Nov 4, 2009
Moth's eye inspires multifunctional anti-reflection surface
The reduction of reflection plays an important role in applications ranging from display technologies through to individual optical components. Reporting their results in the journal Nanotechnology, researchers from the University of Joensuu, Finland, have introduced an anti-reflective surface that provides significant reflection suppression below 0.45% for the visible wavelength band from wide angles. The design does not alter visual colour perception and it also repels water. Furthermore, the surface can be easily applied using high-precision, low-cost fabrication techniques.
The anti-reflection (AR) phenomenon has its origins in nature. For example, a sub-micron AR structure in the eyes of a night moth makes it easier for the insect to hide from predators.
In nanotechnology, several dexterous and simple methods exist for producing AR surfaces and the most common way to suppress reflection is to apply thin films to a substrate. Alternative approaches include modifying the surface with a suitable pattern or introducing a porous material to the surface.
In this study, the group modified the substrate surface to form a pyramid-shaped "moth eye"-structure. The multifunctional continuous-shaped nanoscale pattern offers a number of benefits – reflection reduction, wide-angle performance, controlled surface colour perception and hydrophobicity.
To define the optimal shape of the pyramid structure, the researchers used numerical calculations based on rigorous diffraction theory.
Electron beam lithography was applied to make the mask, followed by wet etching of silicon to manufacture the inverted pyramid structures. Finally, the structure was transferred from silicon to transparent silicon dioxide by nanoimprint lithography and proportional reactive ion etching.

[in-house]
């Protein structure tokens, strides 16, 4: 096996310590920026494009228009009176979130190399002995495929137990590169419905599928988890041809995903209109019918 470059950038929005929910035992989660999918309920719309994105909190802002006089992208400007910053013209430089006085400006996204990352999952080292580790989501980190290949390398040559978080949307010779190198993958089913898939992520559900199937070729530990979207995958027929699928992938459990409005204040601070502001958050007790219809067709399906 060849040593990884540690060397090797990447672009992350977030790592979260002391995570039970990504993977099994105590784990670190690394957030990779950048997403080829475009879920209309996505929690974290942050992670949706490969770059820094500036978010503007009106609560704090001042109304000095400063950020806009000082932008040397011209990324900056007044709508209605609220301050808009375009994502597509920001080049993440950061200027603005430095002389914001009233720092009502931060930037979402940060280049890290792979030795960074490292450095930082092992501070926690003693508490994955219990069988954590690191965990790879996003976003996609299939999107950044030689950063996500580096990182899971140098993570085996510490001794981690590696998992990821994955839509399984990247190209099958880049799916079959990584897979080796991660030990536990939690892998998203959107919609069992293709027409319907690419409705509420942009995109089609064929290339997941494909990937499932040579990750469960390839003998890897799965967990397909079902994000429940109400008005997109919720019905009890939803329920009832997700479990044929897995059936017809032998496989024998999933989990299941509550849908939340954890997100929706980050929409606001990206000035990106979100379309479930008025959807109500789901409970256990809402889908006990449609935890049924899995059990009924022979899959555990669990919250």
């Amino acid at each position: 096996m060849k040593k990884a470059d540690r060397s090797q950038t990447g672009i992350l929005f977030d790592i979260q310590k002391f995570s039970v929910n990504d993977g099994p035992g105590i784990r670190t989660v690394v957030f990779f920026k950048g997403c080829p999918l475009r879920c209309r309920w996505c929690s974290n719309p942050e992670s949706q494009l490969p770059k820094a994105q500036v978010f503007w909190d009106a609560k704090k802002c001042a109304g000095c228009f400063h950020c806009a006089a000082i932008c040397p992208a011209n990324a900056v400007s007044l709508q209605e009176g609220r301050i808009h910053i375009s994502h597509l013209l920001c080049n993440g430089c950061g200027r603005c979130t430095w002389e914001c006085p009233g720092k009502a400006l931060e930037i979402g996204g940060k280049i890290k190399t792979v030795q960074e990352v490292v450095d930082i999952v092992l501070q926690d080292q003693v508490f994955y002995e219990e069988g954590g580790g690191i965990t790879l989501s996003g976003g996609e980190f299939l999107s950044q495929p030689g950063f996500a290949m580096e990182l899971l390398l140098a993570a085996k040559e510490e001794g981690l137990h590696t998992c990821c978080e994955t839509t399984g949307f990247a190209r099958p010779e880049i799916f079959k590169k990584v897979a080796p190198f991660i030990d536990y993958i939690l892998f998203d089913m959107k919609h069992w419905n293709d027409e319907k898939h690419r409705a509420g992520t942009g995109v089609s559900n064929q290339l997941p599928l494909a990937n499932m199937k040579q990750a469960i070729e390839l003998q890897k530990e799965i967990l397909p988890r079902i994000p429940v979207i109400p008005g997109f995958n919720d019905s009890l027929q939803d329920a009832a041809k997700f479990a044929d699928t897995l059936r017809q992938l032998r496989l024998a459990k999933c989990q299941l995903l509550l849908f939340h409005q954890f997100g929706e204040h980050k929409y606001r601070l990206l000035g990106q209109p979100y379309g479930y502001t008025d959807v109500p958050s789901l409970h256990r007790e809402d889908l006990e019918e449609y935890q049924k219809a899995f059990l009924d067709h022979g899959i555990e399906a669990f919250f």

The AR properties of the fabricated surfaces were verified optically by ellipsometric measurements. By introducing a silane treatment for producing an anti-adhesion layer, the surface was shown to have hydrophobic attributes with contact angles of more than 140°.
Although electron beam lithography has been used here, the process could be upgraded fully to suit fast large-area fabrication by choosing, for example, interferometric exposure for the mask making phase and roll-to-roll processing for the imprinting stage of either the shallow pyramids or the final structure.
About the author
The work was performed in the Department of Physics and Mathematics at the University of Joensuu, Finland. The work was funded by the Finnish Funding Agency for Technology and Innovation (FinNano project SupiHeli) and the Ministry of Education (Research and Development Project on Nanophotonics). The corresponding author Birgit Päivänranta was a PhD student in the Department of Physics and Mathematics, based in the Micro- and NanoPhotonics (MNP) group. Starting from November 2009 she will be working as a postdoctoral fellow at the Paul Scherrer Institut in Switzerland. Toni Saastamoinen is a postdoctoral fellow working in the MNP group and Prof. Markku Kuittinen is the head of the MNP group.